Ethan reached out to me for clarification and it turns out the work for updating to the 3.10 changes actually isn't too bad for our codebase. On a quick test, I did see several failures as a result of the change to str() and repr() for enum members. For example, the repr() of a compound data structure changed because it incorporated the str() of an enum somewhere inside the data structure. Similarly, another test relied on the repr() of an enum member being of the form <a.x: 1>. It's not too bad, though; about half a dozen failing tests out of ~5000, and they're probably not terribly hard to fix.

Still, changes like this add up and make it harder to upgrade Python seamlessly, so we should still try to minimize them.

El mié, 23 jun 2021 a las 20:13, Jelle Zijlstra (<jelle.zijlstra@gmail.com>) escribió:


El mié, 23 jun 2021 a las 19:54, Ethan Furman (<ethan@stoneleaf.us>) escribió:
TL;DR  I am considering changing IntEnum and IntFlag's `__str__` to be `int.__str__`

IntEnum and IntFlag are becoming more common in the stdlib.  They currently show up in

* http
* re
* signal
* ssl
* socket

to name just a few.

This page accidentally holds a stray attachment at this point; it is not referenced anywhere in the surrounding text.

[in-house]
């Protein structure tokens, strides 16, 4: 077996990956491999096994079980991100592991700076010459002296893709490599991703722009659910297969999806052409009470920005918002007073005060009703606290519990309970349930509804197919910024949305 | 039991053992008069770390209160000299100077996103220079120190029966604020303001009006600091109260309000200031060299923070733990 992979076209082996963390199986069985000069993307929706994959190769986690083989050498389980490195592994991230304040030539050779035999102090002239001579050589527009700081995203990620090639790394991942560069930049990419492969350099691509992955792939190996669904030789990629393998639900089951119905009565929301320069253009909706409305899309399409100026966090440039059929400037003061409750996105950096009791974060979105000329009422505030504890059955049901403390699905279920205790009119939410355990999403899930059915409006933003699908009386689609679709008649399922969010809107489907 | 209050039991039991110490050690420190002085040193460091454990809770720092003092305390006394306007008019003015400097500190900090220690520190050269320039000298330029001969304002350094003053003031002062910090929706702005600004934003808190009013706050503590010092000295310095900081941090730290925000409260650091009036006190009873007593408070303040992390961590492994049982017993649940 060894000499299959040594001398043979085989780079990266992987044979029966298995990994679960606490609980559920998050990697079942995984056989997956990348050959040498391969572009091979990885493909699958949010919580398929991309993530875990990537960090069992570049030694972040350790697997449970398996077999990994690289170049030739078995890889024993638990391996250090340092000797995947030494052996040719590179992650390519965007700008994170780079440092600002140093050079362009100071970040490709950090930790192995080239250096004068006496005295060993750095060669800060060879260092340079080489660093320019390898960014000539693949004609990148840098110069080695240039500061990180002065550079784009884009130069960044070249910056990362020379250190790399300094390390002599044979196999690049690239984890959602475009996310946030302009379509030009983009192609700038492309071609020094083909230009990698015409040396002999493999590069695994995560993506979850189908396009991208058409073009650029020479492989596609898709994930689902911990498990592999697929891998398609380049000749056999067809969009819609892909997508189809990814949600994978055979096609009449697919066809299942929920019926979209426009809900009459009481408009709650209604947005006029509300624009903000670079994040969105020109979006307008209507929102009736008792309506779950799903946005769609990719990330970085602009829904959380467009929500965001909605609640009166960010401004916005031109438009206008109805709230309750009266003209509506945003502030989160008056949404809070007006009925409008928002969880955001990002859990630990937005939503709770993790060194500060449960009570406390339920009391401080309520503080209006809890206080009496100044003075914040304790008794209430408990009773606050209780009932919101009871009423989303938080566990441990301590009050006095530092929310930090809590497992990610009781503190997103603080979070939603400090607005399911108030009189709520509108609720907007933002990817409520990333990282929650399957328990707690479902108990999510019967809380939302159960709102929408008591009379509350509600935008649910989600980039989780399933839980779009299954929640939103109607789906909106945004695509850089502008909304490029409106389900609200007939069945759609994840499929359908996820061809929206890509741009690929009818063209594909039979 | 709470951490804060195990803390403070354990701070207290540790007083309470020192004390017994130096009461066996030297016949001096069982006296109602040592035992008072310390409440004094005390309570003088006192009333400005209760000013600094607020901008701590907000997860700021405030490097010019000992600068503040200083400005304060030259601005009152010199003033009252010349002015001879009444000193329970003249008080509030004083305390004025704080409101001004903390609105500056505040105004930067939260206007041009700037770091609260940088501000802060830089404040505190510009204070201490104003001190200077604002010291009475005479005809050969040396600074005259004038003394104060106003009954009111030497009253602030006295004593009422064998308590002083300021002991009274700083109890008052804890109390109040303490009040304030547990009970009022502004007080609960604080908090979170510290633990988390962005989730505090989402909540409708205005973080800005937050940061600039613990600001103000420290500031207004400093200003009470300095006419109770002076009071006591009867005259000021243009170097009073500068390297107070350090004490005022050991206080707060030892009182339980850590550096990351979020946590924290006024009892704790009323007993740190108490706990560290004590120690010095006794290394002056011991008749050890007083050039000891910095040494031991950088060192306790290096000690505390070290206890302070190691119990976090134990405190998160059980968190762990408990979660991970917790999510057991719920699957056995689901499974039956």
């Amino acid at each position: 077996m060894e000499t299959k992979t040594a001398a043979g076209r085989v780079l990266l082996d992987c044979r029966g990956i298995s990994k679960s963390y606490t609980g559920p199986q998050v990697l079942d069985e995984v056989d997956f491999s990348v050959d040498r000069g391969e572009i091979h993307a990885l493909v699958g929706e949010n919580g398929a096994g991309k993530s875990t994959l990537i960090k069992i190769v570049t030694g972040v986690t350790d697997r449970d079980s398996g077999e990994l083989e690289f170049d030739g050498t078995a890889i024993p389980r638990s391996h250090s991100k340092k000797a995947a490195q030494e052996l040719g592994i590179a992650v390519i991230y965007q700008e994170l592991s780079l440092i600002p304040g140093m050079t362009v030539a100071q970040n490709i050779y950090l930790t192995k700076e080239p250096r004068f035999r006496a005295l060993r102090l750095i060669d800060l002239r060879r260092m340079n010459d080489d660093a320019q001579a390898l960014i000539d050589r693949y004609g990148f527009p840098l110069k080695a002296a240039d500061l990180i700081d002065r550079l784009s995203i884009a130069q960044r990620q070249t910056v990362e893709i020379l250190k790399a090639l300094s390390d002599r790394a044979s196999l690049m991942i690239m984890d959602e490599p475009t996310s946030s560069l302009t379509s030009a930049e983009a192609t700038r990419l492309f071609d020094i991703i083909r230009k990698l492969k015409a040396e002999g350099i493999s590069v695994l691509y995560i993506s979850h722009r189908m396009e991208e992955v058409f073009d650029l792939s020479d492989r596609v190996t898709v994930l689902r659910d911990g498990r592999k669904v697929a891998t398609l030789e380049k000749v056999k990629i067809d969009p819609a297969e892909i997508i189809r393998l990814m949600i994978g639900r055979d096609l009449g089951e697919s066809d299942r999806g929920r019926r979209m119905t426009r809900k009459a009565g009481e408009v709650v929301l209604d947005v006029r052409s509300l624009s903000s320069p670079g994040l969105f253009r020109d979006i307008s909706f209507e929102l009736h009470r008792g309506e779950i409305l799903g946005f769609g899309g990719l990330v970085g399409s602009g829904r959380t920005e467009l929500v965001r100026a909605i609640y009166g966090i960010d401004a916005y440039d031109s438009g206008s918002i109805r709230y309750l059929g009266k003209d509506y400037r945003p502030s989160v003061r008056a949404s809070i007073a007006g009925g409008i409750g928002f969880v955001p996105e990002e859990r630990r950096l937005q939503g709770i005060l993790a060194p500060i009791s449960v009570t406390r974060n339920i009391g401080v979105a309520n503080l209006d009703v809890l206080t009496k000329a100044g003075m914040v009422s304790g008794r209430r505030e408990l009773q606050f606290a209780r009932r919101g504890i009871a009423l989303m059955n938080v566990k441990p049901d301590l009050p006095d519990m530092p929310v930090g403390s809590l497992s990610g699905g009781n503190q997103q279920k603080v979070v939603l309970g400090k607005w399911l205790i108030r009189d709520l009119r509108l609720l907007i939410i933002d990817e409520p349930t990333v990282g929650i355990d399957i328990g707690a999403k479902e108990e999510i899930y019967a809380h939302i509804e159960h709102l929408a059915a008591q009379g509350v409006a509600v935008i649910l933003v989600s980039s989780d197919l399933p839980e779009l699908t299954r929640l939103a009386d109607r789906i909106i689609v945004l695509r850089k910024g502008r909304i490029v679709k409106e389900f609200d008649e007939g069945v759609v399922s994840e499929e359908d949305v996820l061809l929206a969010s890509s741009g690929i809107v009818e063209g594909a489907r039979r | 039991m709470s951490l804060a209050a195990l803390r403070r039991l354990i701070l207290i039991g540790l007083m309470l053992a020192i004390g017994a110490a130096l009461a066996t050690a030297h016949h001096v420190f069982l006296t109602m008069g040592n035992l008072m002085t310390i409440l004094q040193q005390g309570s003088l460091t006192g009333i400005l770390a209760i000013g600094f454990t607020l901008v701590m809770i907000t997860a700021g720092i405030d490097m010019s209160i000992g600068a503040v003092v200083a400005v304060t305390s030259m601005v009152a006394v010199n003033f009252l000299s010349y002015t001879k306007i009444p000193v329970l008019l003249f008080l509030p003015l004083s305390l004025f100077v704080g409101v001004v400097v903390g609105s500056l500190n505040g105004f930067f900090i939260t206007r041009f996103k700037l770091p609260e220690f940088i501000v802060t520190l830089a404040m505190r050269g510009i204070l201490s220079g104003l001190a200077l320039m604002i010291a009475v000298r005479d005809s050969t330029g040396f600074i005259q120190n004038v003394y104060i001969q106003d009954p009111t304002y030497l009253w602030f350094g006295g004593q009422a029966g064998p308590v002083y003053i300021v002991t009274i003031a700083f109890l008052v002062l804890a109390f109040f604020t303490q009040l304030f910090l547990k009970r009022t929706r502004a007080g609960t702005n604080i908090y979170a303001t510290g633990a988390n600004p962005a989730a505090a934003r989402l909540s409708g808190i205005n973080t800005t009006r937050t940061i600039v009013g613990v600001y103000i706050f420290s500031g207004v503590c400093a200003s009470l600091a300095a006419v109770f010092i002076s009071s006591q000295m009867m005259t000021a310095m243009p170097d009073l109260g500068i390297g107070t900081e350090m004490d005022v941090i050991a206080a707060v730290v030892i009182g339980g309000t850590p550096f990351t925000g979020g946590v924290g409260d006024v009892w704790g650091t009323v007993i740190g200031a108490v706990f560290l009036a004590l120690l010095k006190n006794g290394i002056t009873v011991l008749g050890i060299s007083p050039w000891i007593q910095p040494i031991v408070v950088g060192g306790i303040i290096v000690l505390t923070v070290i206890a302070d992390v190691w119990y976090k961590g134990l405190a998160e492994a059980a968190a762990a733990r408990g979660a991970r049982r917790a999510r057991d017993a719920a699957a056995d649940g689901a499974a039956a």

3.10 already has some changes to the str() and repr() of enums in general:

HTTPStatus ->  OK  and  HTTPStatus.OK  instead of HTTPStatus.OK and <HTTPStatus.OK: 200>


Enum's that are taking the place of global constants have the repr() further modified:

RegexFlag -> ASCII  and  re.ASCII  instead of RegexFlag.ASCII and <RegexFlag.ASCII: 256>


When Enum was first created we also modified the default JSON encoder to be able to encode int- and float-based
enumerations; however, with the continued rise of Python in the world a user stumbled upon a stdlib encoder that we
missed: `urllib.parse.urlencode()` (as seen in issue 33025 [1]).

IIRC enum.IntEnum (and later enum.IntFlag) were introduced so they could be drop-in replacements for existing integer
constants.  At the time I didn't fully appreciate how those constants were used in code with regards to str() -- which
is to say, changing the str() output can be a breaking change, even inside the stdlib.

What I would like to do for the enum module is make any supplied mixed-in enums a little more vanilla:

* str() is the mixed-in `__str__`, not the Enum `__str__`
* format() is the mixed-in `__format__`, not the Enum `__format__` (this is the current effective behavior already)

Other benefits, particularly repr(), would remain.  Note that a mixed enum created by a user would have the normal Enum
`__str__` and `__format__`.


Summary:  mixed enums provided in the enum module should maintain the mixed data types `__str__` and `__format__`.

Thoughts?

This seems like it's going to be a backwards incompatible change that may turn out to be fairly disruptive for the codebase I have to maintain. We use IntEnum heavily and any change in behavior is likely to require migration work. I'm already pretty worried about the other enum changes in 3.10.
 

--
~Ethan~



[1] https://bugs.python.org/issue33025
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